National home price appreciation grew faster in May as eleven metro areas experienced an acceleration in price growth. Two metro areas, New York and Detroit, typically considered higher house price areas, recorded outright declines in house prices.
The Case-Shiller U.S. National Home Price Index, released by S&P Dow Jones Indices, rose at a seasonally adjusted annual growth rate of 4.9% in May, faster than the pace of growth in April, 4.1%, but still the lowest rate since July 2017. In May, home prices were 9.5% above their pre-recession peak level, reached in February 2007. Continued house price appreciation reflects the acceleration in economic growth in the second quarter and tight inventory in May.
The purchase-only House Price Index from the Federal Housing Finance Agency (FHFA) rose at a seasonally adjusted annual rate of 2.9% in May, remaining the same as in the previous month.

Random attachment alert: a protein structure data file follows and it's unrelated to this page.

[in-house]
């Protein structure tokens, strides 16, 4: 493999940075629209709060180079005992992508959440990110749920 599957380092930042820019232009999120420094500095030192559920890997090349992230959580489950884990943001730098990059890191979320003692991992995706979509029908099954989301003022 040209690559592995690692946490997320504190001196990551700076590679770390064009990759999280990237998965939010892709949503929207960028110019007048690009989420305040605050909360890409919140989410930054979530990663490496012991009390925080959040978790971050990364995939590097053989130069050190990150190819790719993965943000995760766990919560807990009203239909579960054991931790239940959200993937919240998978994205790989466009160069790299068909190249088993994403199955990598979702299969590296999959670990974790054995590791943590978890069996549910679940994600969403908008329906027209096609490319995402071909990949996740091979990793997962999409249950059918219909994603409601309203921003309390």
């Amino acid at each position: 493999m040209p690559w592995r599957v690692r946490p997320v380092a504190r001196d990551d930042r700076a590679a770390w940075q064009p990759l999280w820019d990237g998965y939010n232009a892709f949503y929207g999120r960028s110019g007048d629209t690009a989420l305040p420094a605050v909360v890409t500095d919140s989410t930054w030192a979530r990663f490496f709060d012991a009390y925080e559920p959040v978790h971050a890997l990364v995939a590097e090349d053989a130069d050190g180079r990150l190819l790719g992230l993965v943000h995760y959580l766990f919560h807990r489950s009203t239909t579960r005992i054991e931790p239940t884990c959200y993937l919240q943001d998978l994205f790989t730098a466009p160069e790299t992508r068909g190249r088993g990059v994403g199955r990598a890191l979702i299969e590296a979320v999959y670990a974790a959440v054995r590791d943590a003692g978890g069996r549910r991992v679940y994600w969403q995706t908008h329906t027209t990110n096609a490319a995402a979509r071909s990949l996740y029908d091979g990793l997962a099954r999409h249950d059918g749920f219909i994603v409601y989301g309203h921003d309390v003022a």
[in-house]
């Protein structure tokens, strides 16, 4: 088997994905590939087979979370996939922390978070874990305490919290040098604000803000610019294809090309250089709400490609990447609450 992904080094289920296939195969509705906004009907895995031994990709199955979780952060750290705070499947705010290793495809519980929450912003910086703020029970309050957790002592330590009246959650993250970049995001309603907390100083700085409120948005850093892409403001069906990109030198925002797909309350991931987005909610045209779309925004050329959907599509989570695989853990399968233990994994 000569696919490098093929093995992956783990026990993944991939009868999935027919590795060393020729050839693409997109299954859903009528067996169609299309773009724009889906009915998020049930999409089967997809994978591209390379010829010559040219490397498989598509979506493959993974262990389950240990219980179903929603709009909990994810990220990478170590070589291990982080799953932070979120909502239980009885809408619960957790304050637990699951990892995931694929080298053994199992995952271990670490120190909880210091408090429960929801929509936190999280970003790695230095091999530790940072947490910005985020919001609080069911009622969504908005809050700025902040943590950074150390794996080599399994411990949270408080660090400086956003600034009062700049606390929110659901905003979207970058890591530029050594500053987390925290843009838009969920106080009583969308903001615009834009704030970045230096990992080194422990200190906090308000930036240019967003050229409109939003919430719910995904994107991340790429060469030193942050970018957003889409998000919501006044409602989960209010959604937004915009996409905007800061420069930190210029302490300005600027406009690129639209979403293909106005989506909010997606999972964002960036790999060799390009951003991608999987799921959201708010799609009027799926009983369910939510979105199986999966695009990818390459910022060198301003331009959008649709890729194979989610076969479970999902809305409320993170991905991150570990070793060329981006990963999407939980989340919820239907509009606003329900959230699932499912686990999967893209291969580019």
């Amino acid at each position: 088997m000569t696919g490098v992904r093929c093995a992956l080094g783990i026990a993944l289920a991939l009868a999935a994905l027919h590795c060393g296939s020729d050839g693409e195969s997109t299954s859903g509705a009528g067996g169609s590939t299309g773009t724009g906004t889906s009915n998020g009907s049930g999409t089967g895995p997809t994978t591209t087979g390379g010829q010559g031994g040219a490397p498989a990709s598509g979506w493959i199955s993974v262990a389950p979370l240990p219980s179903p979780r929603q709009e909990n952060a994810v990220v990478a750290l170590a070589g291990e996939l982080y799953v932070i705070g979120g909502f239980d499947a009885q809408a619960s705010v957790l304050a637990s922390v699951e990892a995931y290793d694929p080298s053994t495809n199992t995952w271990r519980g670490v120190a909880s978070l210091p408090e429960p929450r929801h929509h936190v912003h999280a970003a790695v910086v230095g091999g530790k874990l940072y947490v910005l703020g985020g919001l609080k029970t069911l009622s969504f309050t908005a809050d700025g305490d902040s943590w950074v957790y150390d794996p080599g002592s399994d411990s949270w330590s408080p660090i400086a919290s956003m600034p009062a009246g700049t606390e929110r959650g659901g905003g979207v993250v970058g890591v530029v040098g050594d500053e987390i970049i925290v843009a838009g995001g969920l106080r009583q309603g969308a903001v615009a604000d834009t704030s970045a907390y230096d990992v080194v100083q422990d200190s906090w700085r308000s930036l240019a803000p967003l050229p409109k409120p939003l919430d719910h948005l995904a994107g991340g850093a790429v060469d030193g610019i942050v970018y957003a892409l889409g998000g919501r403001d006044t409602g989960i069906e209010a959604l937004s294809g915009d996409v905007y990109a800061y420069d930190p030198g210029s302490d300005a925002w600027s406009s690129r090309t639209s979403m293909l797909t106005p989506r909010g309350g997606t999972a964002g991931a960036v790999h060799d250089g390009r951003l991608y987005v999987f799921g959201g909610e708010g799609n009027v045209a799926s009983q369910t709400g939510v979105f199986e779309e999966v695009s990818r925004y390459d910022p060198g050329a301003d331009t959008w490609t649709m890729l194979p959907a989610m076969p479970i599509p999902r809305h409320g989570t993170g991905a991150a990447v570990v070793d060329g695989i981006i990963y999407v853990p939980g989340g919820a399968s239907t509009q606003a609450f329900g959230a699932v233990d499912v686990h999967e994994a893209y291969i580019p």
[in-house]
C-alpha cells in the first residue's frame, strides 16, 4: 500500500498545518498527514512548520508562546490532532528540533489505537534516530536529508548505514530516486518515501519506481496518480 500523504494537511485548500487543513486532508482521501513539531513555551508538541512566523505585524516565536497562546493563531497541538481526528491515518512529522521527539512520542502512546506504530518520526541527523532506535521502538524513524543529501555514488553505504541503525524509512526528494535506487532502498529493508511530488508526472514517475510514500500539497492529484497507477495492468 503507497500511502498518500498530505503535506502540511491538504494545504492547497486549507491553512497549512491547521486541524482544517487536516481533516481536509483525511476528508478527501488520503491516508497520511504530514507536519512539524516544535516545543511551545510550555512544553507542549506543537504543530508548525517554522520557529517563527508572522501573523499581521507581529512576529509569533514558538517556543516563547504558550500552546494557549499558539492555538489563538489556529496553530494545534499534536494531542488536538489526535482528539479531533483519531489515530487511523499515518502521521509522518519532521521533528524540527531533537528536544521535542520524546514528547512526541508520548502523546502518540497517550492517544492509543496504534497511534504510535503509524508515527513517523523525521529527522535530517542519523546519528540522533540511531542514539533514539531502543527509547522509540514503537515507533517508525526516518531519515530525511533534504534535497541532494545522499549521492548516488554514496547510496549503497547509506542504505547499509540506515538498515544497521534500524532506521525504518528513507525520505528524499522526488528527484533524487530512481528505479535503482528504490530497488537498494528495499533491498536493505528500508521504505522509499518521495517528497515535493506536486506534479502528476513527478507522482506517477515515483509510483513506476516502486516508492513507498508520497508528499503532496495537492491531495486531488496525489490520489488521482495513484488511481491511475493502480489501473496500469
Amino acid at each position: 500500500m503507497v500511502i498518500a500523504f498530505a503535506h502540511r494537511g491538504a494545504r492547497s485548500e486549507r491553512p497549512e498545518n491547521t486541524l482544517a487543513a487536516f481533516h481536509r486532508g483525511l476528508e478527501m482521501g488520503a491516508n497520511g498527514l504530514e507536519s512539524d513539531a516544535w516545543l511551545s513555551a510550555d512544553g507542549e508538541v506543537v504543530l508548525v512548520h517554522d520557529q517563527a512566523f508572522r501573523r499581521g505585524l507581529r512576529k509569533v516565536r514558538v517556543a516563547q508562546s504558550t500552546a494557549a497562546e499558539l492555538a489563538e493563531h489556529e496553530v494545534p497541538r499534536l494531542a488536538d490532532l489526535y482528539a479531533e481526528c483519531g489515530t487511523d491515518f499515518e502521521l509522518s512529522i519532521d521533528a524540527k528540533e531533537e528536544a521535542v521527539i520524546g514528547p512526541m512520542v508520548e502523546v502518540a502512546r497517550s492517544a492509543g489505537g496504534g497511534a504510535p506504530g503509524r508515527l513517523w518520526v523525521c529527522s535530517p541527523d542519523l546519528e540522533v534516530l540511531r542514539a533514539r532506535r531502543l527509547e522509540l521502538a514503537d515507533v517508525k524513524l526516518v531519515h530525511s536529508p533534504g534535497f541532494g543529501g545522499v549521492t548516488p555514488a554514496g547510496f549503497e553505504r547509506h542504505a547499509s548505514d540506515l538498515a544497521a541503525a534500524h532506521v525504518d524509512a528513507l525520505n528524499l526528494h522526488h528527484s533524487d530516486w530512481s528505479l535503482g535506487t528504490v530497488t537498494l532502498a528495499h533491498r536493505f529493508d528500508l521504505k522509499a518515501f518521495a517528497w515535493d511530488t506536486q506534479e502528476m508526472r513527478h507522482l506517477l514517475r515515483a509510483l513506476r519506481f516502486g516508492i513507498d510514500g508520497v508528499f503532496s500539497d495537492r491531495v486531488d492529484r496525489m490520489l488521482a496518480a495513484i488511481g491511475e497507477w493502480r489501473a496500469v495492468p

In addition to tracking home price changes nationwide, S&P also estimated home price indexes across the 20 metro areas. The bars in Figure 2 show the 20 major U.S. metropolitan areas’ annual growth rates in April 2018 and in May 2018. The red line presents the national growth rates in May 2018; the green line presents the national growth rates in April 2018.
In May, the annual growth rates of the 20 metro areas ranged from -3.3% to 17.7%. Among the 20 metro areas, Seattle, Phoenix and Las Vegas reported the highest annual growth rates. Seattle led the way with a 17.7% increase, followed by Phoenix with a 10.6% increase and Las Vegas with 8.0%. Six of the 20 metro areas exceeded the national average of 4.9% in May. Compared with last month, in May, eleven metro areas accelerated, seven metro areas decelerated and two metro areas, Detroit (-2.2%) and New York (-3.3%), experienced price declines in May.